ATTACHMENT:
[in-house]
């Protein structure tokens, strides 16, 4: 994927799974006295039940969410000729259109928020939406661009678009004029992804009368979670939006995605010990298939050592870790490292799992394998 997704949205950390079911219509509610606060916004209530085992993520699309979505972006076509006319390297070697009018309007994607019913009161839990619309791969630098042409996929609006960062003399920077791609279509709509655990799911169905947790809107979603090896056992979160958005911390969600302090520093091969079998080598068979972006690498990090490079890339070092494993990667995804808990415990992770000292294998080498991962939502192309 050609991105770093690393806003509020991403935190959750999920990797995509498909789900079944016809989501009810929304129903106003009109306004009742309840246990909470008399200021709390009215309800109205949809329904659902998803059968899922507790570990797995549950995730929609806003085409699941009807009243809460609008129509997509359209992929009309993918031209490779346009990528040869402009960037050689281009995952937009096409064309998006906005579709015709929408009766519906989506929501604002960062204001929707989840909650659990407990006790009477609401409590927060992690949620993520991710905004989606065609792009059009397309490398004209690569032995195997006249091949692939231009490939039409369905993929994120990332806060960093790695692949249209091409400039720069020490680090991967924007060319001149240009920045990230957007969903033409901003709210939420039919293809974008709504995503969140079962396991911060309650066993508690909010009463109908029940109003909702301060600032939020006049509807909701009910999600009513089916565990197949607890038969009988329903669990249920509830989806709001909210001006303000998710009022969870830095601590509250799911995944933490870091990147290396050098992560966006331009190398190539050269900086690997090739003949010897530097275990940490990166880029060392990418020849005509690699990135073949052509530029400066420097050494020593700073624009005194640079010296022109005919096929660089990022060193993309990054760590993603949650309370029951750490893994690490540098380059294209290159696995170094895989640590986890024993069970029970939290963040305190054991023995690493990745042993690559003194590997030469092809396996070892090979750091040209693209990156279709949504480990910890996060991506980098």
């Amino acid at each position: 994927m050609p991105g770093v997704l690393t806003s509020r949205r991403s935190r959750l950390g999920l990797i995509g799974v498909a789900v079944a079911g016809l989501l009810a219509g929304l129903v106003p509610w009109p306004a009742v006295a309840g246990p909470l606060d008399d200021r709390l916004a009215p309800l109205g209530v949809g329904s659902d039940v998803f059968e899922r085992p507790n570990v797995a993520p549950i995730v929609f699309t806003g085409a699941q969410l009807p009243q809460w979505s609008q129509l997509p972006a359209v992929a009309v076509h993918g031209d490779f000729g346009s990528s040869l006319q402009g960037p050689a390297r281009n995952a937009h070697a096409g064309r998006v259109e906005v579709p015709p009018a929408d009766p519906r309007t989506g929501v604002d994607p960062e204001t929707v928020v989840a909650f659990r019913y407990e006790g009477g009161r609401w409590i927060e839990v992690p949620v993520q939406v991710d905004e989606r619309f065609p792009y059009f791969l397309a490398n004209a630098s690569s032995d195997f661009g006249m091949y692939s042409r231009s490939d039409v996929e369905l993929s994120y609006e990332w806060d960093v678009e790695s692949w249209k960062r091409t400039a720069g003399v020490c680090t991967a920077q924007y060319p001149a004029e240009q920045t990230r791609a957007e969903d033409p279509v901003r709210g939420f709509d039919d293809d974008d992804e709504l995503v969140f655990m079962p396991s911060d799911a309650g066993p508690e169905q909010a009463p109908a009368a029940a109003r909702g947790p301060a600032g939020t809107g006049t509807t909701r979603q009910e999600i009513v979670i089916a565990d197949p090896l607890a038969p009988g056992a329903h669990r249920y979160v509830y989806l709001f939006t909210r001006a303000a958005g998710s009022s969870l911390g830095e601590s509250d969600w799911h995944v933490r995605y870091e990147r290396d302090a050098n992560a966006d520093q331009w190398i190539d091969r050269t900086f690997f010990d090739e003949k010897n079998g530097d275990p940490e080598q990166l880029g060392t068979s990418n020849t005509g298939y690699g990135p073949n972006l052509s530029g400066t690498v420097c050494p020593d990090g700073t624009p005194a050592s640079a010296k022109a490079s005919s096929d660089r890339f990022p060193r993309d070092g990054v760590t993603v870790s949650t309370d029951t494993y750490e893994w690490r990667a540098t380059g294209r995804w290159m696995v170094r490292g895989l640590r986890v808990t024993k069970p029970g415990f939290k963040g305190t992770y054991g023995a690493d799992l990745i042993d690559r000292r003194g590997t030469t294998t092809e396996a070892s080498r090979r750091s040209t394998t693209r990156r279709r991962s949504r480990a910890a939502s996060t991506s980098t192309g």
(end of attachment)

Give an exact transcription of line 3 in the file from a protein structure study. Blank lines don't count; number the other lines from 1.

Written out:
């Amino acid at each position: 994927m050609p991105g770093v997704l690393t806003s509020r949205r991403s935190r959750l950390g999920l990797i995509g799974v498909a789900v079944a079911g016809l989501l009810a219509g929304l129903v106003p509610w009109p306004a009742v006295a309840g246990p909470l606060d008399d200021r709390l916004a009215p309800l109205g209530v949809g329904s659902d039940v998803f059968e899922r085992p507790n570990v797995a993520p549950i995730v929609f699309t806003g085409a699941q969410l009807p009243q809460w979505s609008q129509l997509p972006a359209v992929a009309v076509h993918g031209d490779f000729g346009s990528s040869l006319q402009g960037p050689a390297r281009n995952a937009h070697a096409g064309r998006v259109e906005v579709p015709p009018a929408d009766p519906r309007t989506g929501v604002d994607p960062e204001t929707v928020v989840a909650f659990r019913y407990e006790g009477g009161r609401w409590i927060e839990v992690p949620v993520q939406v991710d905004e989606r619309f065609p792009y059009f791969l397309a490398n004209a630098s690569s032995d195997f661009g006249m091949y692939s042409r231009s490939d039409v996929e369905l993929s994120y609006e990332w806060d960093v678009e790695s692949w249209k960062r091409t400039a720069g003399v020490c680090t991967a920077q924007y060319p001149a004029e240009q920045t990230r791609a957007e969903d033409p279509v901003r709210g939420f709509d039919d293809d974008d992804e709504l995503v969140f655990m079962p396991s911060d799911a309650g066993p508690e169905q909010a009463p109908a009368a029940a109003r909702g947790p301060a600032g939020t809107g006049t509807t909701r979603q009910e999600i009513v979670i089916a565990d197949p090896l607890a038969p009988g056992a329903h669990r249920y979160v509830y989806l709001f939006t909210r001006a303000a958005g998710s009022s969870l911390g830095e601590s509250d969600w799911h995944v933490r995605y870091e990147r290396d302090a050098n992560a966006d520093q331009w190398i190539d091969r050269t900086f690997f010990d090739e003949k010897n079998g530097d275990p940490e080598q990166l880029g060392t068979s990418n020849t005509g298939y690699g990135p073949n972006l052509s530029g400066t690498v420097c050494p020593d990090g700073t624009p005194a050592s640079a010296k022109a490079s005919s096929d660089r890339f990022p060193r993309d070092g990054v760590t993603v870790s949650t309370d029951t494993y750490e893994w690490r990667a540098t380059g294209r995804w290159m696995v170094r490292g895989l640590r986890v808990t024993k069970p029970g415990f939290k963040g305190t992770y054991g023995a690493d799992l990745i042993d690559r000292r003194g590997t030469t294998t092809e396996a070892s080498r090979r750091s040209t394998t693209r990156r279709r991962s949504r480990a910890a939502s996060t991506s980098t192309g």